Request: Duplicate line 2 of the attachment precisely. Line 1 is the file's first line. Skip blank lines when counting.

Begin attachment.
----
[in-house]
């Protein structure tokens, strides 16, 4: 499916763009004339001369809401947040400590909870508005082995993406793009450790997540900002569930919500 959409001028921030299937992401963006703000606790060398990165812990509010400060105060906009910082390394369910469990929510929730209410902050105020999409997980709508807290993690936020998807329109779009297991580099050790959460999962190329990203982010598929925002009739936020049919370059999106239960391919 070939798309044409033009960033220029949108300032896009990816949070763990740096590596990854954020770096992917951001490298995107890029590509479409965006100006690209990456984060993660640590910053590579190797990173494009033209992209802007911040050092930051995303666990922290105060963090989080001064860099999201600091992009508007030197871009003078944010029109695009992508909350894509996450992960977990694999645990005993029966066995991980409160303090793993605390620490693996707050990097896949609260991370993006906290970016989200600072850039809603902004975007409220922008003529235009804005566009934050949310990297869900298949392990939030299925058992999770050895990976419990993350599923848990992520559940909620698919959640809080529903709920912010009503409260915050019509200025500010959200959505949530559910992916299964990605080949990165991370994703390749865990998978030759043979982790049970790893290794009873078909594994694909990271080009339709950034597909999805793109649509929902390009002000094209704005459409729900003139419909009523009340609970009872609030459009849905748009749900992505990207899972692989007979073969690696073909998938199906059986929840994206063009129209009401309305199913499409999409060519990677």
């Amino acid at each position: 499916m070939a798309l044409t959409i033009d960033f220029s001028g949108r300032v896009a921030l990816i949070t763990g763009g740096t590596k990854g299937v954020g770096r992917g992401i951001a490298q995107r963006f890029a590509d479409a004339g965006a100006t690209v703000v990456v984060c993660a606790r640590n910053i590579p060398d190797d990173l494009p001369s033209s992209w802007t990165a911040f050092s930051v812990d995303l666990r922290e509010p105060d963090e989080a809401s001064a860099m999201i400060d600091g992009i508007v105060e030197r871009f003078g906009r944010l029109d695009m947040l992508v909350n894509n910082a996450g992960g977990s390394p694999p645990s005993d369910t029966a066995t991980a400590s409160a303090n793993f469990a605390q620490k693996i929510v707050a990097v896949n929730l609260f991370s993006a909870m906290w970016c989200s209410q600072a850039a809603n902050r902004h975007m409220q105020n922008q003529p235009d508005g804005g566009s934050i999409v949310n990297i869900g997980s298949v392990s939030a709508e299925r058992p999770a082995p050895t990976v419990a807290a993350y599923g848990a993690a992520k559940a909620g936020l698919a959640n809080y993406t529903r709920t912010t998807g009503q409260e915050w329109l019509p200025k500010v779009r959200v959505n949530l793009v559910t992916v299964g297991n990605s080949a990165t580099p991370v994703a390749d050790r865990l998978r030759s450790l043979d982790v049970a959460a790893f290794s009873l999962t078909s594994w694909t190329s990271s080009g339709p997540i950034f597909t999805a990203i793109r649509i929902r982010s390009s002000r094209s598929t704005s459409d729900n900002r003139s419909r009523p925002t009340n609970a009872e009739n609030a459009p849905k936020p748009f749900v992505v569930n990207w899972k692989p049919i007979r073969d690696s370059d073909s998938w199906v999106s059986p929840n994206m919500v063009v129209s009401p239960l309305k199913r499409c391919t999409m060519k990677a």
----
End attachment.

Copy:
């Protein structure tokens, strides 16, 4: 499916763009004339001369809401947040400590909870508005082995993406793009450790997540900002569930919500 959409001028921030299937992401963006703000606790060398990165812990509010400060105060906009910082390394369910469990929510929730209410902050105020999409997980709508807290993690936020998807329109779009297991580099050790959460999962190329990203982010598929925002009739936020049919370059999106239960391919 070939798309044409033009960033220029949108300032896009990816949070763990740096590596990854954020770096992917951001490298995107890029590509479409965006100006690209990456984060993660640590910053590579190797990173494009033209992209802007911040050092930051995303666990922290105060963090989080001064860099999201600091992009508007030197871009003078944010029109695009992508909350894509996450992960977990694999645990005993029966066995991980409160303090793993605390620490693996707050990097896949609260991370993006906290970016989200600072850039809603902004975007409220922008003529235009804005566009934050949310990297869900298949392990939030299925058992999770050895990976419990993350599923848990992520559940909620698919959640809080529903709920912010009503409260915050019509200025500010959200959505949530559910992916299964990605080949990165991370994703390749865990998978030759043979982790049970790893290794009873078909594994694909990271080009339709950034597909999805793109649509929902390009002000094209704005459409729900003139419909009523009340609970009872609030459009849905748009749900992505990207899972692989007979073969690696073909998938199906059986929840994206063009129209009401309305199913499409999409060519990677």